Symbols as Cultural Boundary Markers
Last Monday I wrote a post entitled “Fourfold Worldview.” In that post I quoted, at length, a section of N.T. Wrights book The New Testament and the People of God. In that quote Wright lays out what he believes to be the four parts that make up a worldview: story, questions, symbols, and praxis. In today’s post I want to look at that Wright quote again. But this time I want to focus in a particular section of the quotation, the section on symbol.
In the last post I stated that our culture has little to no self-awareness. Further, I noted that understanding how worldviews work is important for societies to be able to root out sinful tendencies in their own culture. As I looked over the quotation from Wright the section on symbols really stood out to me. Wright notes that symbols serve as a type of boundary marker for cultures. Here’s the quote:
All cultures produce and maintain symbols; they can often be identified when challenging them produces anger or fear. Such symbols often function as social and or cultural boundary-markers: those who observe them are insiders, those who do not are outsiders. And these symbols, as the acted and visible reminders of a worldview that normally remains too deep for casual speech, form the actual grid through which the world is perceived. They determine how, from day to day, human beings will view the whole of reality. They determine what will, and what will not, be intelligible or assimilable within a particular culture. (pg. 123-124)
It is really the first two sentences of this quotation that stand out to me as revealing to our society in particular. Take a few seconds to think of a couple things that tend to produce anger or fear when they are challenged in our culture. Personally, as I read this quotation for the first time it was our culture's exaltation of war and the military that stood out to me.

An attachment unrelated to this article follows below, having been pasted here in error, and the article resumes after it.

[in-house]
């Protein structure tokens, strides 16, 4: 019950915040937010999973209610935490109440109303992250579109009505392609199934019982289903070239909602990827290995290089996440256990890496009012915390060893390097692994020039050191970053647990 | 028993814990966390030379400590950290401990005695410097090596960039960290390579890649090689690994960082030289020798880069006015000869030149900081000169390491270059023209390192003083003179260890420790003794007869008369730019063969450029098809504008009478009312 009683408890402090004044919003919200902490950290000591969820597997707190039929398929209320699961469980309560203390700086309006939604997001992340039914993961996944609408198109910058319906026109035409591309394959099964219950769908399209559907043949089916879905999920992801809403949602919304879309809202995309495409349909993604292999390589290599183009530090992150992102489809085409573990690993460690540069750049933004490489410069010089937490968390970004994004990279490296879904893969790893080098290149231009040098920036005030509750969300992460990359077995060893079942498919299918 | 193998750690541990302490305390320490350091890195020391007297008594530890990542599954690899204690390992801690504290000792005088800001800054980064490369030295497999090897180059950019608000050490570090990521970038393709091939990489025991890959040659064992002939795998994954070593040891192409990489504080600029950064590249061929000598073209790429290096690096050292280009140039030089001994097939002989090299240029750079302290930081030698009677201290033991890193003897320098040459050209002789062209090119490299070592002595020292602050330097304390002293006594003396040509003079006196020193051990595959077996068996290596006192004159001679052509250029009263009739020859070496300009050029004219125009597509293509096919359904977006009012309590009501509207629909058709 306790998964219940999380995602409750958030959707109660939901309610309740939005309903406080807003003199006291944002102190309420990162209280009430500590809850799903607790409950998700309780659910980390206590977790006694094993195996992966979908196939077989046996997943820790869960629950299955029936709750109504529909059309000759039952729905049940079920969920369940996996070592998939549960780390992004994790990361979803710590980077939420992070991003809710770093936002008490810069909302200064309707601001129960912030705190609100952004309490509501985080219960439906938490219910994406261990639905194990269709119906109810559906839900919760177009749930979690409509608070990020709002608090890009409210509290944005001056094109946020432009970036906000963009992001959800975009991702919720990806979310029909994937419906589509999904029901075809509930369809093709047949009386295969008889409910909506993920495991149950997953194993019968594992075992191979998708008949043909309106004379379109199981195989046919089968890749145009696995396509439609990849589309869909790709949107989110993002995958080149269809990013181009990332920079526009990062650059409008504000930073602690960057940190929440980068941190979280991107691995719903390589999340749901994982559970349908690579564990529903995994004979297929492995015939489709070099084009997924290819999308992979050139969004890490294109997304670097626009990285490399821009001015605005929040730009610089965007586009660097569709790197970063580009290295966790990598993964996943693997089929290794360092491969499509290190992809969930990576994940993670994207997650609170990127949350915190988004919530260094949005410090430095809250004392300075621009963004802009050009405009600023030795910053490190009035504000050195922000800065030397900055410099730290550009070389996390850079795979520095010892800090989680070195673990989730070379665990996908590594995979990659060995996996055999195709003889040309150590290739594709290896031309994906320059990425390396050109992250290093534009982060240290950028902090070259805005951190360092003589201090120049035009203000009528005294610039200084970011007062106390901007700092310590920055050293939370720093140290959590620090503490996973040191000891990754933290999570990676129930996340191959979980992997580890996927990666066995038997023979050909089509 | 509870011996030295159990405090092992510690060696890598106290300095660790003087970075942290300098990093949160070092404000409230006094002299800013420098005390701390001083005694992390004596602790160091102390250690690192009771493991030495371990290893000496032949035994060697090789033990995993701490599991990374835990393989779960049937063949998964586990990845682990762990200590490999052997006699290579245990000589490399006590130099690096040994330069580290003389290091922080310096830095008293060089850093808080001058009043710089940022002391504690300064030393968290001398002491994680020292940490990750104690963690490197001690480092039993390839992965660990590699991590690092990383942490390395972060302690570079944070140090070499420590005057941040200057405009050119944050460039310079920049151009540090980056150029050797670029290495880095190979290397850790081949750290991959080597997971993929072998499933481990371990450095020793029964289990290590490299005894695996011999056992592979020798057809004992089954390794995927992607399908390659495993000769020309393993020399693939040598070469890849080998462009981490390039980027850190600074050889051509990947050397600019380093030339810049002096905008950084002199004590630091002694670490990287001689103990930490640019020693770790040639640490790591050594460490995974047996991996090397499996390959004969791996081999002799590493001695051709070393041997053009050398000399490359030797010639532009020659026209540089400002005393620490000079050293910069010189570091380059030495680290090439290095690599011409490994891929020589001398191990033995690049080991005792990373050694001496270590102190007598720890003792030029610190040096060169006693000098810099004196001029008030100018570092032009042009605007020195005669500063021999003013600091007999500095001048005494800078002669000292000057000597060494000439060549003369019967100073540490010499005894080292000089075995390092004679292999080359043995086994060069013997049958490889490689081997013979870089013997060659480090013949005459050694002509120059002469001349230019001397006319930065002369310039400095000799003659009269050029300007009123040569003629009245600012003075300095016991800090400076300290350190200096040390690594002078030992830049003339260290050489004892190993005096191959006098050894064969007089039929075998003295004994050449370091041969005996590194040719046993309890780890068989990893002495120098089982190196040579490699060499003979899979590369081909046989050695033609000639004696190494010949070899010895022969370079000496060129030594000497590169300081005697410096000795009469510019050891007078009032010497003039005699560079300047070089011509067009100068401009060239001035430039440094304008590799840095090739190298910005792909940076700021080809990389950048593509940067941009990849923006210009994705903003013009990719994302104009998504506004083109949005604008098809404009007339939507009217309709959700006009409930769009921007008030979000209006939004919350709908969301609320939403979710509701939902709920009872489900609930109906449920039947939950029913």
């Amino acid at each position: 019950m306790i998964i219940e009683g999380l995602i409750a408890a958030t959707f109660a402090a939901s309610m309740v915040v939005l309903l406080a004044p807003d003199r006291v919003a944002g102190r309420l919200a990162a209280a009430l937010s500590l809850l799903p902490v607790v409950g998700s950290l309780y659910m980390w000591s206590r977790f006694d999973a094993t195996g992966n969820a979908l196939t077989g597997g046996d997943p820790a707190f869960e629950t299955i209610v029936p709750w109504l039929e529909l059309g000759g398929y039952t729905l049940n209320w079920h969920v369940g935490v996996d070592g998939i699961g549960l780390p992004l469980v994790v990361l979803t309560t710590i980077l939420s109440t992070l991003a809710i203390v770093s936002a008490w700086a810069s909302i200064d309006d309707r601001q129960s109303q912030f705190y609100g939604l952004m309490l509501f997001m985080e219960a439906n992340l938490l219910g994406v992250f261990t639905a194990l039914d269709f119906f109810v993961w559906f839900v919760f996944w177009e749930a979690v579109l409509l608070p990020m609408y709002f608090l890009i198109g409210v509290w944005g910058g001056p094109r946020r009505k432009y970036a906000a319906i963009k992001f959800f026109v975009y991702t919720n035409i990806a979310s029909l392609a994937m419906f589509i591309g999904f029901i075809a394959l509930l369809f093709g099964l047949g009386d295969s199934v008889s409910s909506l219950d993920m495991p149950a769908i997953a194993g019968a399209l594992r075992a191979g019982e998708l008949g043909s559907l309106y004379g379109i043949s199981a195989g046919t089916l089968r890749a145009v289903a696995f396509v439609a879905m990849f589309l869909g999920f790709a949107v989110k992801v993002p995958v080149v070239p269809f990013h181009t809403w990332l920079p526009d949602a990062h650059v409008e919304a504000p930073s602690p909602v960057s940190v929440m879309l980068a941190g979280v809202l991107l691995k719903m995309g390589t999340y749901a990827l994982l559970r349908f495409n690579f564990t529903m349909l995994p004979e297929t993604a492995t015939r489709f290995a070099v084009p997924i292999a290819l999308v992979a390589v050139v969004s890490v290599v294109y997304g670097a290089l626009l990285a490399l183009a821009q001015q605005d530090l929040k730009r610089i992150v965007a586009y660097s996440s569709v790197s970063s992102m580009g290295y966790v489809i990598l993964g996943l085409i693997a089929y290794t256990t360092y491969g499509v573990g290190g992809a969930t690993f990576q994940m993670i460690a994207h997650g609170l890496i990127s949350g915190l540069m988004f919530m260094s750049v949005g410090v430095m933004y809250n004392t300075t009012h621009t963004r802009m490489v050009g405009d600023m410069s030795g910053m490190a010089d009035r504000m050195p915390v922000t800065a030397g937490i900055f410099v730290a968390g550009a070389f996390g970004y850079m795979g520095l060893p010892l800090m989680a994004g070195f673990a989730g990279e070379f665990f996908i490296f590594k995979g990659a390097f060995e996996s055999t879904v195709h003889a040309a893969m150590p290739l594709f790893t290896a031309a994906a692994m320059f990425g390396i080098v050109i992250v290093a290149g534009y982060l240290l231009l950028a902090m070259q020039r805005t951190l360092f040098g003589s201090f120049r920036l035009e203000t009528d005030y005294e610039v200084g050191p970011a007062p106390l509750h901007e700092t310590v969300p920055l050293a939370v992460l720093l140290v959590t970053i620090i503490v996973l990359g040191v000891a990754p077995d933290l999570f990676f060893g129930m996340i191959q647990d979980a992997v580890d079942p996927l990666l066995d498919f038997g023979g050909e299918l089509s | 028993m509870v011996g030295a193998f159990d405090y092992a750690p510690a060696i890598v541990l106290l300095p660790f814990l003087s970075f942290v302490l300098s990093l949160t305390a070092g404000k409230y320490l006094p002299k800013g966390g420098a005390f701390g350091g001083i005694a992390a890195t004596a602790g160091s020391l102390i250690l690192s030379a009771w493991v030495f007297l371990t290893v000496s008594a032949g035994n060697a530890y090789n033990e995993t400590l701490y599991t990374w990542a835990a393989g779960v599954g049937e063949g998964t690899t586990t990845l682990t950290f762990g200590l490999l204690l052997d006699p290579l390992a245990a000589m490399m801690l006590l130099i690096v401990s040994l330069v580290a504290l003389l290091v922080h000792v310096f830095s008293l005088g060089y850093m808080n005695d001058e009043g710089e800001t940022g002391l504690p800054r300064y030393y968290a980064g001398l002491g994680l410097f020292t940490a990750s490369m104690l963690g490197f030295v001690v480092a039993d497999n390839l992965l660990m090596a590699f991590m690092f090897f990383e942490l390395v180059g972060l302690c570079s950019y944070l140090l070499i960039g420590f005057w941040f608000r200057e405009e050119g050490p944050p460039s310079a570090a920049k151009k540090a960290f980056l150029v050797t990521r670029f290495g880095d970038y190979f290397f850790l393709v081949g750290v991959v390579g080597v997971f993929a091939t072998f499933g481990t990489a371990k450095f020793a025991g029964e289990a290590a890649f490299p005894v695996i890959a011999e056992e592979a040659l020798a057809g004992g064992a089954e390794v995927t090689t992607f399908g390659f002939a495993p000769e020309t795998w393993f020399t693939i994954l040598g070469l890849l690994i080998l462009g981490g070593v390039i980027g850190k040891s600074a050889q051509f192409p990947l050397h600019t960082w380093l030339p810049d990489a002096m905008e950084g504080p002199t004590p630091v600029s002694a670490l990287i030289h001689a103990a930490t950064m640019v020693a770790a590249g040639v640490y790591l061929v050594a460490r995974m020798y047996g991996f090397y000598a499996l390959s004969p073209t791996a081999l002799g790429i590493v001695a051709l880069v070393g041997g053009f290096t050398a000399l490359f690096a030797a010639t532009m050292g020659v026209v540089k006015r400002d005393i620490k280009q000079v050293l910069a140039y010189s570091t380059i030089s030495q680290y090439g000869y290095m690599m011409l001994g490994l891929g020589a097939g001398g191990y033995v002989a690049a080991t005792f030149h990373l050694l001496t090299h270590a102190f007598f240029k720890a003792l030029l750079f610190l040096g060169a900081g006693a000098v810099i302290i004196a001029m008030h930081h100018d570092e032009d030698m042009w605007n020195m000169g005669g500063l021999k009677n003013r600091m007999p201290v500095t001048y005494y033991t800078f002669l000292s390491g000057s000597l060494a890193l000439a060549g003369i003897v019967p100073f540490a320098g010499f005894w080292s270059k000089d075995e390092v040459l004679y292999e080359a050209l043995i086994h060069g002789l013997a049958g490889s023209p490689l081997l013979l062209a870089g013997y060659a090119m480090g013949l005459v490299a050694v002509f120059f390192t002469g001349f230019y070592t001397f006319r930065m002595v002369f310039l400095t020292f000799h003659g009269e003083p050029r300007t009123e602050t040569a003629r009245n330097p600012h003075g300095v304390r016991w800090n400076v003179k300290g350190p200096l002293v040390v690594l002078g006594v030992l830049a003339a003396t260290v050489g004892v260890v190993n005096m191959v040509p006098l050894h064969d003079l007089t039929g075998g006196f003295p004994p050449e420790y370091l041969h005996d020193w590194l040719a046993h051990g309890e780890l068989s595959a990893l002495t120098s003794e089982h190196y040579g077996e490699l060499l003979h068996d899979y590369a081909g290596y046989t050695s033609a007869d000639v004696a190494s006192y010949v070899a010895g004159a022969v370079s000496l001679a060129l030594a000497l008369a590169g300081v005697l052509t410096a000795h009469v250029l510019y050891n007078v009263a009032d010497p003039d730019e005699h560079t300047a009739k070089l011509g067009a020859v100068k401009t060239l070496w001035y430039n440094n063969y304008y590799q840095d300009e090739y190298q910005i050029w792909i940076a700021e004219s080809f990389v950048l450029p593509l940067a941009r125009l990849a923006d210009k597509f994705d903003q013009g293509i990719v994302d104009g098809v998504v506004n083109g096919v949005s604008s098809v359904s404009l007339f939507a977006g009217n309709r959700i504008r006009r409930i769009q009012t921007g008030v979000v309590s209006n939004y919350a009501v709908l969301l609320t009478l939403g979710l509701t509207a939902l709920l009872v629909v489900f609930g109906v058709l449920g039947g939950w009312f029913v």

Questioning or challenging the validity of America’s military-industrial complex will quickly raise the temperatures in almost any conversation. Further, the symbolism surrounding America’s military is not only pervasive but also deep and culturally entrenched. There is a specific cultural narrative that surrounds our nation's military exploits. From religious overtones to liturgical holidays, the symbols surrounding America’s military are some of the most powerful in our society.
Those who observe these symbols are "insiders" in our society while those who question them are automatically deemed as outsiders, unpatriotic or even potential traitors. The mercurial responses given toward those who question America’s military seem to prove that it stands as a symbol of ultimate importance concerning worldview. Because of this it is important for us to see the power that this symbol may be holding over certain aspects of our thinking.
I’m sure there are many other symbols that bring up a similar reactions to that of the military that are worth discussing. If you can think of any be sure to leave a comment below and perhaps I’ll flesh out some thoughts about it in a future post.
Food for thought.